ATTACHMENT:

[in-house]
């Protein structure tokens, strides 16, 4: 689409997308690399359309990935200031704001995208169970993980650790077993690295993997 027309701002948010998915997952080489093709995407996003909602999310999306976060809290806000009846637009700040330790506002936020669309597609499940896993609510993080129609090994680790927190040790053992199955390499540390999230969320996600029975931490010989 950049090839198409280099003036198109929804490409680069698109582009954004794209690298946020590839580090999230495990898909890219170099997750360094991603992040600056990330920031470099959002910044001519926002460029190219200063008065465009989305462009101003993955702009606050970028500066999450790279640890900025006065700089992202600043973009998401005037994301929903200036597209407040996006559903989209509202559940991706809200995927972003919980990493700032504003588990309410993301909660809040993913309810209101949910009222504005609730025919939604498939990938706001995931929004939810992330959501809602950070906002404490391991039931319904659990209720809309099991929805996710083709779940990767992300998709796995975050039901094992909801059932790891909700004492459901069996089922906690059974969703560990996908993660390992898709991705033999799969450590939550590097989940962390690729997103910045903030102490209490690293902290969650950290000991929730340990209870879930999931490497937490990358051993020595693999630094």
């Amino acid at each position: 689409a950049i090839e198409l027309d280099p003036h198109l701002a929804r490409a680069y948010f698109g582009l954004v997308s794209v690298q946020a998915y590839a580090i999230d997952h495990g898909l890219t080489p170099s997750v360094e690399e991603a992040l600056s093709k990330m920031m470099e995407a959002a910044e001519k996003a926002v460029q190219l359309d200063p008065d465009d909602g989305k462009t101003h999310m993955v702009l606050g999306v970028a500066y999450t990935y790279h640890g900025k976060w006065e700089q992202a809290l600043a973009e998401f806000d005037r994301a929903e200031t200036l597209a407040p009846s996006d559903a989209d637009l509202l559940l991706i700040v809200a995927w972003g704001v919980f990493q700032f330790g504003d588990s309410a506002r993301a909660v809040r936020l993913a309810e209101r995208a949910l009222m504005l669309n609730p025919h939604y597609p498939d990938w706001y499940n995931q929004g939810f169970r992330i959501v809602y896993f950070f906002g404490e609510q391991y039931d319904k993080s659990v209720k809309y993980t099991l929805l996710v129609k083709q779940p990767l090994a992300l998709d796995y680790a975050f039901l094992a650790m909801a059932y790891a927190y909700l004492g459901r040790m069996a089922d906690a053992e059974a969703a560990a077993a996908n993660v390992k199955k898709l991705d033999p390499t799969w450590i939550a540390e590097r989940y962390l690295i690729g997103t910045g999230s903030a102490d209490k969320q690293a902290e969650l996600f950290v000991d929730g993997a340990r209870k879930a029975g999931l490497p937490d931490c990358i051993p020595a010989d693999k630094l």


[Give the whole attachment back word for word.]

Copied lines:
[in-house]
């Protein structure tokens, strides 16, 4: 689409997308690399359309990935200031704001995208169970993980650790077993690295993997 027309701002948010998915997952080489093709995407996003909602999310999306976060809290806000009846637009700040330790506002936020669309597609499940896993609510993080129609090994680790927190040790053992199955390499540390999230969320996600029975931490010989 950049090839198409280099003036198109929804490409680069698109582009954004794209690298946020590839580090999230495990898909890219170099997750360094991603992040600056990330920031470099959002910044001519926002460029190219200063008065465009989305462009101003993955702009606050970028500066999450790279640890900025006065700089992202600043973009998401005037994301929903200036597209407040996006559903989209509202559940991706809200995927972003919980990493700032504003588990309410993301909660809040993913309810209101949910009222504005609730025919939604498939990938706001995931929004939810992330959501809602950070906002404490391991039931319904659990209720809309099991929805996710083709779940990767992300998709796995975050039901094992909801059932790891909700004492459901069996089922906690059974969703560990996908993660390992898709991705033999799969450590939550590097989940962390690729997103910045903030102490209490690293902290969650950290000991929730340990209870879930999931490497937490990358051993020595693999630094």
């Amino acid at each position: 689409a950049i090839e198409l027309d280099p003036h198109l701002a929804r490409a680069y948010f698109g582009l954004v997308s794209v690298q946020a998915y590839a580090i999230d997952h495990g898909l890219t080489p170099s997750v360094e690399e991603a992040l600056s093709k990330m920031m470099e995407a959002a910044e001519k996003a926002v460029q190219l359309d200063p008065d465009d909602g989305k462009t101003h999310m993955v702009l606050g999306v970028a500066y999450t990935y790279h640890g900025k976060w006065e700089q992202a809290l600043a973009e998401f806000d005037r994301a929903e200031t200036l597209a407040p009846s996006d559903a989209d637009l509202l559940l991706i700040v809200a995927w972003g704001v919980f990493q700032f330790g504003d588990s309410a506002r993301a909660v809040r936020l993913a309810e209101r995208a949910l009222m504005l669309n609730p025919h939604y597609p498939d990938w706001y499940n995931q929004g939810f169970r992330i959501v809602y896993f950070f906002g404490e609510q391991y039931d319904k993080s659990v209720k809309y993980t099991l929805l996710v129609k083709q779940p990767l090994a992300l998709d796995y680790a975050f039901l094992a650790m909801a059932y790891a927190y909700l004492g459901r040790m069996a089922d906690a053992e059974a969703a560990a077993a996908n993660v390992k199955k898709l991705d033999p390499t799969w450590i939550a540390e590097r989940y962390l690295i690729g997103t910045g999230s903030a102490d209490k969320q690293a902290e969650l996600f950290v000991d929730g993997a340990r209870k879930a029975g999931l490497p937490d931490c990358i051993p020595a010989d693999k630094l």